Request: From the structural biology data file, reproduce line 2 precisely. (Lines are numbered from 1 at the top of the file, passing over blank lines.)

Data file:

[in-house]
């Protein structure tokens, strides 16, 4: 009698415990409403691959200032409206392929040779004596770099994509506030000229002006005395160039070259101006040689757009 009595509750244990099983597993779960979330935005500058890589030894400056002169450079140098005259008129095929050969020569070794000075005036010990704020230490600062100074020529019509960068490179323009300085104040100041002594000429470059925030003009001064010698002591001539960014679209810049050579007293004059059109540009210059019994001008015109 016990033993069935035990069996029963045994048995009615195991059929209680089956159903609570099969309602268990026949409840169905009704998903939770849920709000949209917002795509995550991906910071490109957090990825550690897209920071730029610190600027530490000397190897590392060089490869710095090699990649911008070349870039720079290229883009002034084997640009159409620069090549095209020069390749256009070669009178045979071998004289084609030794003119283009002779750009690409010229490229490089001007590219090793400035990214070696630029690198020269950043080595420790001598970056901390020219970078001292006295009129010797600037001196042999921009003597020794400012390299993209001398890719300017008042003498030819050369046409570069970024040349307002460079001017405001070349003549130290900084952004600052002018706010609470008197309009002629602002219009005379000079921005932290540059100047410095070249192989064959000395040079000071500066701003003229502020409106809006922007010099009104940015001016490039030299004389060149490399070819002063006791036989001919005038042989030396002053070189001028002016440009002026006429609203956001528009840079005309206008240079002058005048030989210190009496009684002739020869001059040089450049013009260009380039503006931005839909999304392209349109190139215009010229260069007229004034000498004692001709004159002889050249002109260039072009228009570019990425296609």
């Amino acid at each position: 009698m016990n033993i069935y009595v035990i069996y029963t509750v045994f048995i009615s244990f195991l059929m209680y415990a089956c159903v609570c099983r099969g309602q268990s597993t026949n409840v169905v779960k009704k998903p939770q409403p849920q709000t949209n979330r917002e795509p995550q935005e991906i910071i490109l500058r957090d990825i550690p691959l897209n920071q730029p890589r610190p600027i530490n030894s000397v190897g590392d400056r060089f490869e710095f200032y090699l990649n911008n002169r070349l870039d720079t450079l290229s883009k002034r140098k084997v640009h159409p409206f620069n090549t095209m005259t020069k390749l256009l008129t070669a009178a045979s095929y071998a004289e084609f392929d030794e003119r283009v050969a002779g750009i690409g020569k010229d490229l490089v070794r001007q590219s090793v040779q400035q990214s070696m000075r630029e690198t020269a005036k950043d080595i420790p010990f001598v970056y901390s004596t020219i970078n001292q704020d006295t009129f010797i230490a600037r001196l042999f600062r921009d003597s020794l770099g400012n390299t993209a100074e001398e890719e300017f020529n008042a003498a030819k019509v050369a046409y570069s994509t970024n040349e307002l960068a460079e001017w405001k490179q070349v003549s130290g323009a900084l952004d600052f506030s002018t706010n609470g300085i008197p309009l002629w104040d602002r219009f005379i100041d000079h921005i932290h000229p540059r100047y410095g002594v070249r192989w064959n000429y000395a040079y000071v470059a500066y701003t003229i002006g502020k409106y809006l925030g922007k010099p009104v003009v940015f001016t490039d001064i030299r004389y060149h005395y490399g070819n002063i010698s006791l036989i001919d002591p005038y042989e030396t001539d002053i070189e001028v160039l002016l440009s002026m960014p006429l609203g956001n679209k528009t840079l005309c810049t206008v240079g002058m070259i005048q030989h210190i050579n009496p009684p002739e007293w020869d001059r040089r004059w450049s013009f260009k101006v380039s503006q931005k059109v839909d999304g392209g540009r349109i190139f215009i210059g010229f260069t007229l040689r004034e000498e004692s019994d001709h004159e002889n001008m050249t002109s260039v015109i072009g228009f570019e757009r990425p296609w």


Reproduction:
């Protein structure tokens, strides 16, 4: 009698415990409403691959200032409206392929040779004596770099994509506030000229002006005395160039070259101006040689757009 009595509750244990099983597993779960979330935005500058890589030894400056002169450079140098005259008129095929050969020569070794000075005036010990704020230490600062100074020529019509960068490179323009300085104040100041002594000429470059925030003009001064010698002591001539960014679209810049050579007293004059059109540009210059019994001008015109 016990033993069935035990069996029963045994048995009615195991059929209680089956159903609570099969309602268990026949409840169905009704998903939770849920709000949209917002795509995550991906910071490109957090990825550690897209920071730029610190600027530490000397190897590392060089490869710095090699990649911008070349870039720079290229883009002034084997640009159409620069090549095209020069390749256009070669009178045979071998004289084609030794003119283009002779750009690409010229490229490089001007590219090793400035990214070696630029690198020269950043080595420790001598970056901390020219970078001292006295009129010797600037001196042999921009003597020794400012390299993209001398890719300017008042003498030819050369046409570069970024040349307002460079001017405001070349003549130290900084952004600052002018706010609470008197309009002629602002219009005379000079921005932290540059100047410095070249192989064959000395040079000071500066701003003229502020409106809006922007010099009104940015001016490039030299004389060149490399070819002063006791036989001919005038042989030396002053070189001028002016440009002026006429609203956001528009840079005309206008240079002058005048030989210190009496009684002739020869001059040089450049013009260009380039503006931005839909999304392209349109190139215009010229260069007229004034000498004692001709004159002889050249002109260039072009228009570019990425296609």